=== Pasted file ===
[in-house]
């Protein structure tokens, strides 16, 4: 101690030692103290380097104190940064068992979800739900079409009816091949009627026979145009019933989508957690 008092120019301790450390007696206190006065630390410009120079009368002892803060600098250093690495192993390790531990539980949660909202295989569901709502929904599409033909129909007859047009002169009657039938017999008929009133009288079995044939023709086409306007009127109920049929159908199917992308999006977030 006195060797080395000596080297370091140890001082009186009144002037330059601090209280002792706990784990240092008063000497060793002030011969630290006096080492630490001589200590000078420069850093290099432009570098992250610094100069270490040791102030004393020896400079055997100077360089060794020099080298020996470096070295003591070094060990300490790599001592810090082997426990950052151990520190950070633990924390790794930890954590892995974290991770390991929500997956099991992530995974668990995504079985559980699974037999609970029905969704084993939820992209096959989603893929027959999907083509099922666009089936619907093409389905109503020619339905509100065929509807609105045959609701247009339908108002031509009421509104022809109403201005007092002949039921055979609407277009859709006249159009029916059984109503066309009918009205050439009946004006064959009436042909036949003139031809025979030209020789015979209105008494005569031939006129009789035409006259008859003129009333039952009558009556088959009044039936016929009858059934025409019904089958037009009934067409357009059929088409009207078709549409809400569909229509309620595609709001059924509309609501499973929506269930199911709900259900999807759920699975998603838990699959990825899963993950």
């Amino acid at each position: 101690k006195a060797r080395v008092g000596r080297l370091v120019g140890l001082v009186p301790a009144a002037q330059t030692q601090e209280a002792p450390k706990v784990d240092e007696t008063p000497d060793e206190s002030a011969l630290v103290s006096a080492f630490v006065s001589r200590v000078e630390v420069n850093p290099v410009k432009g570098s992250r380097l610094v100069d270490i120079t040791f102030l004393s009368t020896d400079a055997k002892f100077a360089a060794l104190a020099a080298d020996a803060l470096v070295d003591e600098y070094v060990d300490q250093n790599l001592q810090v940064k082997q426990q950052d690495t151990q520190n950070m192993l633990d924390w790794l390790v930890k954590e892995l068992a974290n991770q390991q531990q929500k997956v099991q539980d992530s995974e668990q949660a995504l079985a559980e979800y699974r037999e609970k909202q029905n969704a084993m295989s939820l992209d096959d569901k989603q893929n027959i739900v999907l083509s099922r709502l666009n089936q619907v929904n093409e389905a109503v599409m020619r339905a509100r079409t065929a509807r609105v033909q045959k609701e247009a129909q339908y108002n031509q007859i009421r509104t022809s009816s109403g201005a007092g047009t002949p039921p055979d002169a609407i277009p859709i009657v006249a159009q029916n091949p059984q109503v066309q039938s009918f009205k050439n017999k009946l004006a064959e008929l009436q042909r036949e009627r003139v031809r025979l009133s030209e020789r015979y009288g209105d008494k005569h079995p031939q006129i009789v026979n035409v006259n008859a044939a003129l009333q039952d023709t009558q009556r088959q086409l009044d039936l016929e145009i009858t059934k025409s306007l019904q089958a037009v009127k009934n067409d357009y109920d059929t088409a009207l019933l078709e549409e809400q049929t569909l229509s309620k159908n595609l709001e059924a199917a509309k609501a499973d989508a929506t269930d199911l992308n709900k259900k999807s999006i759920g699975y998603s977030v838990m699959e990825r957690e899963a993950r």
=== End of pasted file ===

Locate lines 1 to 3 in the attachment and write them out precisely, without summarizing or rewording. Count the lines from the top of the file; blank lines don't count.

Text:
[in-house]
């Protein structure tokens, strides 16, 4: 101690030692103290380097104190940064068992979800739900079409009816091949009627026979145009019933989508957690 008092120019301790450390007696206190006065630390410009120079009368002892803060600098250093690495192993390790531990539980949660909202295989569901709502929904599409033909129909007859047009002169009657039938017999008929009133009288079995044939023709086409306007009127109920049929159908199917992308999006977030 006195060797080395000596080297370091140890001082009186009144002037330059601090209280002792706990784990240092008063000497060793002030011969630290006096080492630490001589200590000078420069850093290099432009570098992250610094100069270490040791102030004393020896400079055997100077360089060794020099080298020996470096070295003591070094060990300490790599001592810090082997426990950052151990520190950070633990924390790794930890954590892995974290991770390991929500997956099991992530995974668990995504079985559980699974037999609970029905969704084993939820992209096959989603893929027959999907083509099922666009089936619907093409389905109503020619339905509100065929509807609105045959609701247009339908108002031509009421509104022809109403201005007092002949039921055979609407277009859709006249159009029916059984109503066309009918009205050439009946004006064959009436042909036949003139031809025979030209020789015979209105008494005569031939006129009789035409006259008859003129009333039952009558009556088959009044039936016929009858059934025409019904089958037009009934067409357009059929088409009207078709549409809400569909229509309620595609709001059924509309609501499973929506269930199911709900259900999807759920699975998603838990699959990825899963993950």
């Amino acid at each position: 101690k006195a060797r080395v008092g000596r080297l370091v120019g140890l001082v009186p301790a009144a002037q330059t030692q601090e209280a002792p450390k706990v784990d240092e007696t008063p000497d060793e206190s002030a011969l630290v103290s006096a080492f630490v006065s001589r200590v000078e630390v420069n850093p290099v410009k432009g570098s992250r380097l610094v100069d270490i120079t040791f102030l004393s009368t020896d400079a055997k002892f100077a360089a060794l104190a020099a080298d020996a803060l470096v070295d003591e600098y070094v060990d300490q250093n790599l001592q810090v940064k082997q426990q950052d690495t151990q520190n950070m192993l633990d924390w790794l390790v930890k954590e892995l068992a974290n991770q390991q531990q929500k997956v099991q539980d992530s995974e668990q949660a995504l079985a559980e979800y699974r037999e609970k909202q029905n969704a084993m295989s939820l992209d096959d569901k989603q893929n027959i739900v999907l083509s099922r709502l666009n089936q619907v929904n093409e389905a109503v599409m020619r339905a509100r079409t065929a509807r609105v033909q045959k609701e247009a129909q339908y108002n031509q007859i009421r509104t022809s009816s109403g201005a007092g047009t002949p039921p055979d002169a609407i277009p859709i009657v006249a159009q029916n091949p059984q109503v066309q039938s009918f009205k050439n017999k009946l004006a064959e008929l009436q042909r036949e009627r003139v031809r025979l009133s030209e020789r015979y009288g209105d008494k005569h079995p031939q006129i009789v026979n035409v006259n008859a044939a003129l009333q039952d023709t009558q009556r088959q086409l009044d039936l016929e145009i009858t059934k025409s306007l019904q089958a037009v009127k009934n067409d357009y109920d059929t088409a009207l019933l078709e549409e809400q049929t569909l229509s309620k159908n595609l709001e059924a199917a509309k609501a499973d989508a929506t269930d199911l992308n709900k259900k999807s999006i759920g699975y998603s977030v838990m699959e990825r957690e899963a993950r």